|Professor of MCD Biology
B.A. UC Berkeley
Ph.D. UC San Francisco
Postdoctorate, Harvard Medical School
Chromatin and Transcription
Eukaryotes store their DNA in the nucleus as a protein-DNA complex called chromatin. The basic repeating unit of chromatin is the nucleosome, which consists of 160 basepairs of DNA wrapped around an octamer of histones. The spatial arrangement of nucleosomes on a gene, i.e. its chromatin structure, influences its transcription by modulating the ability of regulatory proteins to access specific DNA sequences and by modulating therate at which RNA polymerase travels down genes. We are interested in understanding the role chromatin plays in gene expression and the mechanisms by which chromatin structure is manipulated to regulate transcription.
We study this problem in the yeast, Saccharomyces cerevisiae, using biochemistry and genetics. We focus on two proteins, Spt4 and Spt5, that form a complex and appear to modulate transcription by interacting with chromatin. Genetic analyses of Spt4 and Spt5 have led us to propose that they help remove nucleosomes from the path of transcribing RNA polymerase II and then reassemble nucleosomes after polymerase has moved on down the template. Thus we believe that the Spt4-Spt5 complex both facilitates transcription by removing a nucleosomal barrier to transcript elongation and also suppresses inappropriate transcription by reassembling nucleosomes behind transcribing polymerases.
Consistent with our model, we have found that the Spt4-Spt5 complex associates with RNA polymerase II, and that it is recruited to transcribed regions of genes in cells. The human homologs of Spt4 and Spt5 also play a role in transcription elongation and furthermore, may play an important role in regulating HIV transcription.
To further elucidate Spt4-Spt5 complex function, we affinity purifyied Spt5 from wildtype and mutant yeast strains to identify proteins that interact with Spt5 under different transcription states. Among the proteins that copurify with Spt5 are the members of the Paf1 complex, Spt6, FACT and Chd1. All of these proteins are implicated in transcription elongation and chromatin structure. Of particular interest is the Paf1 complex, which is required for several specific histone methylation events.
Our identification of proteins that copurify with Spt5 also suggest intriguing links to pre-mRNA processing. For example, the proteins responsible for adding the cap structure to the 5' end of mRNAs co-purified with Spt5. This result suggests that Spt5 may also play a role in pre-mRNA processing in addition to transcription elongation. Consistent with this idea, we have found that spt5 mutations cause splicing defects. In a collaboration with Manny Ares, we have used splicing-sensitive DNA microarrays to monitor splicing, on a genome-wide basis, in more than 100 different mutants defective for all aspects of gene expression. Surprisingly, we observe that mutations affecting proteins in a diverse set of processes alter splicing. This suggests that splicing is coupled to a diverse set of processes, including transcription elongation.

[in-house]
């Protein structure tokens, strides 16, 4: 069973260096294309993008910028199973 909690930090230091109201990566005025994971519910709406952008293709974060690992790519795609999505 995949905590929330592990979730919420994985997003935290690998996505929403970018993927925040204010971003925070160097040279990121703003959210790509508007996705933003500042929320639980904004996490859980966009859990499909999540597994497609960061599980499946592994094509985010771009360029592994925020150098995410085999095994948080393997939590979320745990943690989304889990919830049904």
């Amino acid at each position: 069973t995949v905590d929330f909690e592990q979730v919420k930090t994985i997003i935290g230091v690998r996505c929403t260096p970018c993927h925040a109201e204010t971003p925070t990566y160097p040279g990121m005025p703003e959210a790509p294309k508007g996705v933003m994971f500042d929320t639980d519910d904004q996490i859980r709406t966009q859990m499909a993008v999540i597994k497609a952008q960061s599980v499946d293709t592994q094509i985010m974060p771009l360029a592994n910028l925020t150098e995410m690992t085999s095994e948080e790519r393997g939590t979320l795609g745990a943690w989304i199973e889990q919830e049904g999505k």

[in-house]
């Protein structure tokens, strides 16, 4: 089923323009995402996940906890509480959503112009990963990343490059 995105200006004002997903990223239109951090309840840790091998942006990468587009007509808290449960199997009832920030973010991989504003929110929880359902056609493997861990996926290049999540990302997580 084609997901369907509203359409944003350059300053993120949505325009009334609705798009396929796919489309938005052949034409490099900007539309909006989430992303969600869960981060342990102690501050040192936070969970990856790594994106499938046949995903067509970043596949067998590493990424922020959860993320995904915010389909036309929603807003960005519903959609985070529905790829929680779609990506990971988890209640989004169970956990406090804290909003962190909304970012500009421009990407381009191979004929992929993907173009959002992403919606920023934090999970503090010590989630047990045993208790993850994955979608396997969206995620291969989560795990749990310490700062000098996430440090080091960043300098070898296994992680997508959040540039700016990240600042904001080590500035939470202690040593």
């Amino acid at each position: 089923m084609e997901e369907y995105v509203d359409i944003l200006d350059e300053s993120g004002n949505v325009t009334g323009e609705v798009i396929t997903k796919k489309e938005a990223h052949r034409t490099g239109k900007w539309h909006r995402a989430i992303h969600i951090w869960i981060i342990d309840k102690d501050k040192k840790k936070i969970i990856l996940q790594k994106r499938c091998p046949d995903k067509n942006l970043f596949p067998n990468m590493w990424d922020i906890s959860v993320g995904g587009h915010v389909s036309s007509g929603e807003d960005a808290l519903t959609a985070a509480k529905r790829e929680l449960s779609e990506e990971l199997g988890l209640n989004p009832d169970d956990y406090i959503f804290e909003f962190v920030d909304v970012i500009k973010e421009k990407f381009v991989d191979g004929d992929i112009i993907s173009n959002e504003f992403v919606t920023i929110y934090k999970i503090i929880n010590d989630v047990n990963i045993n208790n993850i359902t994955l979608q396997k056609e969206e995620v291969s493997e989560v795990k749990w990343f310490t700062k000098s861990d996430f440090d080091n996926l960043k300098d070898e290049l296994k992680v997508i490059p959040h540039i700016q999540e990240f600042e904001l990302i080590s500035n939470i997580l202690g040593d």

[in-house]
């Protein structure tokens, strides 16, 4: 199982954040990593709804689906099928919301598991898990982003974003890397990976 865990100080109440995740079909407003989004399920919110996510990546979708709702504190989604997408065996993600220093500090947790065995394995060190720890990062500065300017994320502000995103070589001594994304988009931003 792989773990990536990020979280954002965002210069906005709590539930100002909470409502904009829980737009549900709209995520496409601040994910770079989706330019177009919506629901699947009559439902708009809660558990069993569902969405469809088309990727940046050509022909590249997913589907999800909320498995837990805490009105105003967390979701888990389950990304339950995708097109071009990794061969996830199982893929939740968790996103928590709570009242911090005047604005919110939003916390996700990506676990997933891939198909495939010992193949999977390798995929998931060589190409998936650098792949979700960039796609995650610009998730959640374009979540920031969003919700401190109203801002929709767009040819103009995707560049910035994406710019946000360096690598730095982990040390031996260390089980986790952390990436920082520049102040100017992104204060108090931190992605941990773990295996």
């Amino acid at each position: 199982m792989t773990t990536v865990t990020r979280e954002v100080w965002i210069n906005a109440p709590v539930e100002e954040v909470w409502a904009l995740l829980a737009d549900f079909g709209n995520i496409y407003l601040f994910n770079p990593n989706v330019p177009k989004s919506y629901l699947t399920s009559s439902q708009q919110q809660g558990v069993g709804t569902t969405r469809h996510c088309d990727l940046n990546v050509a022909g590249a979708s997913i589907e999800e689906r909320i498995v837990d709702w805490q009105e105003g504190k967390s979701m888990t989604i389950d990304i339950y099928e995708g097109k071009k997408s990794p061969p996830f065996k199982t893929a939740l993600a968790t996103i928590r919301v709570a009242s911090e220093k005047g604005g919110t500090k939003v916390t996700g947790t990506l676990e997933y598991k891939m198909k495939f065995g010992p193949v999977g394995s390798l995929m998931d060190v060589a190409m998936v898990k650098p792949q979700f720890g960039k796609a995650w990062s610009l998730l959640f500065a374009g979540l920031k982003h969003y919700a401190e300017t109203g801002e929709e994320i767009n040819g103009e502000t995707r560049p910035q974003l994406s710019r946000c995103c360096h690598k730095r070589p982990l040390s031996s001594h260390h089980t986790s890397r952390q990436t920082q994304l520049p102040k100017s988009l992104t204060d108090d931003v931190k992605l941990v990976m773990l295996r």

Xiao Y, Yang YH, Burckin TA, Shiue L, Hartzog GA, Segal MR.
Analysis of a splice array experiment elucidates roles of chromatin elongation factor spt4-5 in splicing. PLoS Comput Biol. 2005 Sep;1(4):e39.
Burckin T, Nagel R, Mandel-Gutfreund Y, Shiue L, Clark TA, Chong JL, Chang TH, Squazzo S, Hartzog G, Ares M Jr. Exploring functional relationships between components of the gene expression machinery. Nat Struct Mol Biol. 2005 Feb;12(2):175-82.
Simic R., Lindstrom D.L., Tran H.G., Roinick K.L., Costa P.J., Johnson A.D., Hartzog G.A. and Arndt K.M. The Saccharomyces cerevisiae chromatin-modifying protein Chd1 localizes to the transcribed reg, ions of genes and interacts with transcription elongation factors. EMBO J. 22(8): 1846-1856 (2003).
Lindstrom D.L., Squazzo S., Mustser N., Burckin T., Wachter K., Emigh C., McCleery J., Yates J. and Hartzog G.A. The Spt4-Spt5 complex associates with multiple protein complexes invovled in transcription elongation and pre-mRNA processing. Molecular and Cellular Biology 23(4): 1368-78 (2003).
Hartzog, G.A. Recent advances in transcription elongation. Current Opinions in Genetics and Development 13(2): 119-126 (2003).
Squazzo, S.L., Costa, P.J., Lindstrom, D.L., Kumer, K.E., Simic, R., Jennings, J.L., Link, A.J., Arndt, K.M., and Hartzog, G.A. The Paf1 complex physically and functionally associates with transcription elongation factors in vivo. EMBO J 21(7): 1764-74 (2002).
Lindstrom, L. and Hartzog, G. Genetic interactions of Spt4-Spt5 and TFIIS with the RNA Polymerase II CTD and CTD modifying enzymes in Saccharomyces cerevisiae. Genetics 159: 487-497 (2001).
Murray, S., Udupa, R., Yao, S., Hartzog, G. and Prelich, G. Phosphorylation of the RNA Polymerase II carboxy-terminal domain by the Bur1 cyclin-dependent kinase. Molecular and Cellular Biology 21(13): 4089-96 (2001).
Wada, T., Takagai, T., Yamaguchi, Y., Ferdous, A., Imai, T., Hirose, S., Sugimoto, S., Yano, K., Hartzog, G.A., Winston, F., Buratowski, S. and Handa, H. DSIF, a novel transcription elongation factor that regulates RNA polymerase II processivity, is composed of human Spt4 and Spt5 homologs. Genes & Development 12: 343-356 (1998).
Hartzog, G.A., Wada, T., Handa, H. and Winston, F. Evidence that Spt4, Spt5 and Spt6 control transcription elongation by RNA polymerase II in Saccharomyces cerevisiae. Genes & Development
12: 357-369 (1998).